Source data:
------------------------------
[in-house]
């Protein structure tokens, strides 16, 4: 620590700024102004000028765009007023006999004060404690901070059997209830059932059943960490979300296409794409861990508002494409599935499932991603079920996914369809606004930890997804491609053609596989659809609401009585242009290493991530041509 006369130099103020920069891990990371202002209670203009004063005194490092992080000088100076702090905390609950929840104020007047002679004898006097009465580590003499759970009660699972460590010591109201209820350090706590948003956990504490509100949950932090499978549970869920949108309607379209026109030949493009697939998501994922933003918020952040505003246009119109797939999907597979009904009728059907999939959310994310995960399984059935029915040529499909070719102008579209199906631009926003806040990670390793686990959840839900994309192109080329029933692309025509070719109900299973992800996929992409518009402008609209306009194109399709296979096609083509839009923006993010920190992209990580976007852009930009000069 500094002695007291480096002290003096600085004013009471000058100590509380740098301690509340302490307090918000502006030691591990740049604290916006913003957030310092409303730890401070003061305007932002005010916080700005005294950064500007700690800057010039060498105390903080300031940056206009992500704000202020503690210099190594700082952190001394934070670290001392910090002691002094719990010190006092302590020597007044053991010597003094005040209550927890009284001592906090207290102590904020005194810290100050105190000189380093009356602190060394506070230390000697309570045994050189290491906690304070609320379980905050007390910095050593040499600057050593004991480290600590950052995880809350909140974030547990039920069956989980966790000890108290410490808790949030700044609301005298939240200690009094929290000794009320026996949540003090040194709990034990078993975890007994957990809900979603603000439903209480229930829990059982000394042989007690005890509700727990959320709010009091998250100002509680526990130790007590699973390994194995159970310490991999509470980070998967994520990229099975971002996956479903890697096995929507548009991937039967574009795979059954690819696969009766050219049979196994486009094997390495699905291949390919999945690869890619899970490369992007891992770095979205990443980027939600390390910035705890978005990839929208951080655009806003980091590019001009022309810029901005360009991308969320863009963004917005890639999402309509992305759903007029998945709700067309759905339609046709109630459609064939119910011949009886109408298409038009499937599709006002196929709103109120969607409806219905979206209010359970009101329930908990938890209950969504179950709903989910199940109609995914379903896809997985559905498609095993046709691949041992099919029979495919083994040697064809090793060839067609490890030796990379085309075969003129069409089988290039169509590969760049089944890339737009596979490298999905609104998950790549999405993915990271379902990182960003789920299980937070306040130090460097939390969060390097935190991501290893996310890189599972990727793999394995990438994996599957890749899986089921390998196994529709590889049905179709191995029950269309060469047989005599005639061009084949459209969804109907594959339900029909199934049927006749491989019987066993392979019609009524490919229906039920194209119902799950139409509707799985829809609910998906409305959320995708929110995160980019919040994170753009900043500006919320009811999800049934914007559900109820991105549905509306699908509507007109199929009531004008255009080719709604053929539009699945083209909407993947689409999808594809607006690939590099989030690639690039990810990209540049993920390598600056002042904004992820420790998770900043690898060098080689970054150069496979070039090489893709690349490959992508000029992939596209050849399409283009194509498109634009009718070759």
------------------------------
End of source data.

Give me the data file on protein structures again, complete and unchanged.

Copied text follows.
[in-house]
């Protein structure tokens, strides 16, 4: 620590700024102004000028765009007023006999004060404690901070059997209830059932059943960490979300296409794409861990508002494409599935499932991603079920996914369809606004930890997804491609053609596989659809609401009585242009290493991530041509 006369130099103020920069891990990371202002209670203009004063005194490092992080000088100076702090905390609950929840104020007047002679004898006097009465580590003499759970009660699972460590010591109201209820350090706590948003956990504490509100949950932090499978549970869920949108309607379209026109030949493009697939998501994922933003918020952040505003246009119109797939999907597979009904009728059907999939959310994310995960399984059935029915040529499909070719102008579209199906631009926003806040990670390793686990959840839900994309192109080329029933692309025509070719109900299973992800996929992409518009402008609209306009194109399709296979096609083509839009923006993010920190992209990580976007852009930009000069 500094002695007291480096002290003096600085004013009471000058100590509380740098301690509340302490307090918000502006030691591990740049604290916006913003957030310092409303730890401070003061305007932002005010916080700005005294950064500007700690800057010039060498105390903080300031940056206009992500704000202020503690210099190594700082952190001394934070670290001392910090002691002094719990010190006092302590020597007044053991010597003094005040209550927890009284001592906090207290102590904020005194810290100050105190000189380093009356602190060394506070230390000697309570045994050189290491906690304070609320379980905050007390910095050593040499600057050593004991480290600590950052995880809350909140974030547990039920069956989980966790000890108290410490808790949030700044609301005298939240200690009094929290000794009320026996949540003090040194709990034990078993975890007994957990809900979603603000439903209480229930829990059982000394042989007690005890509700727990959320709010009091998250100002509680526990130790007590699973390994194995159970310490991999509470980070998967994520990229099975971002996956479903890697096995929507548009991937039967574009795979059954690819696969009766050219049979196994486009094997390495699905291949390919999945690869890619899970490369992007891992770095979205990443980027939600390390910035705890978005990839929208951080655009806003980091590019001009022309810029901005360009991308969320863009963004917005890639999402309509992305759903007029998945709700067309759905339609046709109630459609064939119910011949009886109408298409038009499937599709006002196929709103109120969607409806219905979206209010359970009101329930908990938890209950969504179950709903989910199940109609995914379903896809997985559905498609095993046709691949041992099919029979495919083994040697064809090793060839067609490890030796990379085309075969003129069409089988290039169509590969760049089944890339737009596979490298999905609104998950790549999405993915990271379902990182960003789920299980937070306040130090460097939390969060390097935190991501290893996310890189599972990727793999394995990438994996599957890749899986089921390998196994529709590889049905179709191995029950269309060469047989005599005639061009084949459209969804109907594959339900029909199934049927006749491989019987066993392979019609009524490919229906039920194209119902799950139409509707799985829809609910998906409305959320995708929110995160980019919040994170753009900043500006919320009811999800049934914007559900109820991105549905509306699908509507007109199929009531004008255009080719709604053929539009699945083209909407993947689409999808594809607006690939590099989030690639690039990810990209540049993920390598600056002042904004992820420790998770900043690898060098080689970054150069496979070039090489893709690349490959992508000029992939596209050849399409283009194509498109634009009718070759």